The recently formed Nebraska Food for Health Center at the University of Nebraska will collaborate with a pharmaceutical company to study how the trillions of microorganisms colonizing the human gut could offset the onset of metabolism-related disease.
Amanda Ramer-Tait, the Harold and Esther Edgerton Assistant Professor of food science and technology at the University of Nebraska-Lincoln, will lead the university’s collaboration with Ritter Pharmaceuticals. Ritter will provide the university with a compound, RP-G28, that has shown potential for alleviating symptoms of lactose intolerance.
The compound belongs to a class of non-digestible carbohydrates – so-called prebiotics – that feed and stimulate growth of the gut-residing bacteria known as probiotics.
Alongside former Nebraska researcher Jens Walter, Ramer-Tait’s team will investigate whether RP-G28’s influence on gut bacteria could also help combat metabolic syndrome – a group of metabolism-linked factors that elevate the risk of heart disease, stroke, diabetes and other health problems.
“We are grateful to Ritter Pharmaceuticals for providing RP-G28 so we can study how manipulation of the microbiome may impact metabolic syndrome,” Ramer-Tait said. “There is great potential to take prebiotic-based gut microbiota modulators and explore how they may help improve human health.”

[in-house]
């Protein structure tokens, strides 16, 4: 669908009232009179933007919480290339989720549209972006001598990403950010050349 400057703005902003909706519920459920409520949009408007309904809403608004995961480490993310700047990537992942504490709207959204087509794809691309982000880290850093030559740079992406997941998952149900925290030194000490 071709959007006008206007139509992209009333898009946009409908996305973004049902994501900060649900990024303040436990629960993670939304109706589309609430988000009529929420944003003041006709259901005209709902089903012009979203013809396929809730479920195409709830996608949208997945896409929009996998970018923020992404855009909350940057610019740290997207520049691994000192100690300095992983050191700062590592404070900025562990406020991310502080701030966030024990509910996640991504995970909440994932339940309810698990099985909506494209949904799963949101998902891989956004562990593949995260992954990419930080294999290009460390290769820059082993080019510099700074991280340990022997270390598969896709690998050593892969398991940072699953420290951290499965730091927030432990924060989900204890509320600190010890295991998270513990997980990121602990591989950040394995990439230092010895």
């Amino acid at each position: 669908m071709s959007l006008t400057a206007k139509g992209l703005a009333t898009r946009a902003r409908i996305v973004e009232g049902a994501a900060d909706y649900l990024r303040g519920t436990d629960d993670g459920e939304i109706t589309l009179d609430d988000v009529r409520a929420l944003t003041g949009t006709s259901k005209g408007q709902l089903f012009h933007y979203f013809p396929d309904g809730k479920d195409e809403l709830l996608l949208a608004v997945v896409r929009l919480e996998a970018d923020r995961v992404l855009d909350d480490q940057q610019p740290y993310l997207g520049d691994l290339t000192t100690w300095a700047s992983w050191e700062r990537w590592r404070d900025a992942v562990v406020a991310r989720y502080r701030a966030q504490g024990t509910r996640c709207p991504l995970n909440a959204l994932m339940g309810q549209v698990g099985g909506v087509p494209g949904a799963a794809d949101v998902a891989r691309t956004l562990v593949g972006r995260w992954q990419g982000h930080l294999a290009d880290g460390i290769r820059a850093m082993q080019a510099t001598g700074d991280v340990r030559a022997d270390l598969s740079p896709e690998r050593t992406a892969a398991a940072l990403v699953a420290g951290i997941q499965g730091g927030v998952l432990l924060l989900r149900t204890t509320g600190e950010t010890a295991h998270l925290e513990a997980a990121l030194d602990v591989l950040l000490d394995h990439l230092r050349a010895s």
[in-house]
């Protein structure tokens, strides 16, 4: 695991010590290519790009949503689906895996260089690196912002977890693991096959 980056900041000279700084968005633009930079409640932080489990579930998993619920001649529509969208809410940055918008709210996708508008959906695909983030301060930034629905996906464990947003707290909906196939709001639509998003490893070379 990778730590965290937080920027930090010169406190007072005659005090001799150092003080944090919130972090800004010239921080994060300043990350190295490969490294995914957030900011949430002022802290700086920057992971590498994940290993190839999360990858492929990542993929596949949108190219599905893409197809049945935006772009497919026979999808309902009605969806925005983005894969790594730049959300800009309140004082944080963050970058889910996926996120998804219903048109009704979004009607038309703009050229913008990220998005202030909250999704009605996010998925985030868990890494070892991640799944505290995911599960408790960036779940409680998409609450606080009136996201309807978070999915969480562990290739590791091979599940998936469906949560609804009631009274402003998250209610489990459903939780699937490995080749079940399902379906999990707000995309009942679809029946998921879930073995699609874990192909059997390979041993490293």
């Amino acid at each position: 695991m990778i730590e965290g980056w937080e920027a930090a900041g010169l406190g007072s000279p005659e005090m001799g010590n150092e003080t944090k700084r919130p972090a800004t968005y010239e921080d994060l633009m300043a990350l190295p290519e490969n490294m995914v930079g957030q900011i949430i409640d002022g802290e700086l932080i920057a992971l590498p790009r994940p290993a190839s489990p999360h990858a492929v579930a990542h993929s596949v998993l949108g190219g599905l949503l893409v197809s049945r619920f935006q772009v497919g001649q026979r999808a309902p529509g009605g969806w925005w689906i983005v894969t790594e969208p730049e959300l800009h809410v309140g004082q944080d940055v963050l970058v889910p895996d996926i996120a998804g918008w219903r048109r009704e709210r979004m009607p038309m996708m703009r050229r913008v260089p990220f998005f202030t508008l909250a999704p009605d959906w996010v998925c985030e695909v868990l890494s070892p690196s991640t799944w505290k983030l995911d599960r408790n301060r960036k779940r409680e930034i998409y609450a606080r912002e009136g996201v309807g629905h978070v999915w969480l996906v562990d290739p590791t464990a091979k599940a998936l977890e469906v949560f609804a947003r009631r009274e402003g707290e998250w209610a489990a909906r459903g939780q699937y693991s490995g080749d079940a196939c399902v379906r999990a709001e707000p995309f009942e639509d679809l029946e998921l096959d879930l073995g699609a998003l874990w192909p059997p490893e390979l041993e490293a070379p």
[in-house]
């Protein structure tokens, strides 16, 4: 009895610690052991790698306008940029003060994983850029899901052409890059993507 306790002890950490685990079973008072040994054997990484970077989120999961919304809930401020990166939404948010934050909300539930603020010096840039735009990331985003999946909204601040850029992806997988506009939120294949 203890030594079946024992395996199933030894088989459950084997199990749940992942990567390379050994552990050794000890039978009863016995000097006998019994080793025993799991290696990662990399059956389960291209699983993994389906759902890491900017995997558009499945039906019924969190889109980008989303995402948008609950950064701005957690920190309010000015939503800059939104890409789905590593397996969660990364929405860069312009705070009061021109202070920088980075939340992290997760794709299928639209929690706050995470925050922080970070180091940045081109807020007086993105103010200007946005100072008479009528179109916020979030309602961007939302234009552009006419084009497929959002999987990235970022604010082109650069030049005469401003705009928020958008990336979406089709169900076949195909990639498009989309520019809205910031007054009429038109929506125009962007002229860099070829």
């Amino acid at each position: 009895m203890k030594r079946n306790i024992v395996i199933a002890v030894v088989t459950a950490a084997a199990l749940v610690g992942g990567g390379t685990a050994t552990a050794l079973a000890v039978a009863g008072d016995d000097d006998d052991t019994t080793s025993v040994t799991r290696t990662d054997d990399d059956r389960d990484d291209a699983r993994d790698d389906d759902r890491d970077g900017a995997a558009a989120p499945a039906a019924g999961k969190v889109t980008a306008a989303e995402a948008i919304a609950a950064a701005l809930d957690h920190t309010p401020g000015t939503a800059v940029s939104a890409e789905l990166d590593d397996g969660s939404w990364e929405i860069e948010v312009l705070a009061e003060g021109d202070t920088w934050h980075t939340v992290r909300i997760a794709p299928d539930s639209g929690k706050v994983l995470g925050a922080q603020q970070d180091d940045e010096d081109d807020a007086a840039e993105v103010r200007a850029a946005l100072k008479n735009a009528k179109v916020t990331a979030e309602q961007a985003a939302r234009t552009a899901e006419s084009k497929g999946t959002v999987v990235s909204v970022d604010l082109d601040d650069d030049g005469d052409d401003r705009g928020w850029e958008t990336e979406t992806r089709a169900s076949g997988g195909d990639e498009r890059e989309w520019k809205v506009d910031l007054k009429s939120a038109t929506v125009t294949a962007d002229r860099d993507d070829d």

The Nebraska Food for Health Center, launched in 2016, is a more than $40 million initiative to improve the lives of people around the world. The multidisciplinary center brings together strengths in agriculture and medicine from throughout the university system. It helps develop hybrid crops and foods to improve the quality of life of those affected by critical diseases including heart disease, diabetes, obesity, cancers, inflammatory bowel disease and mental disorders.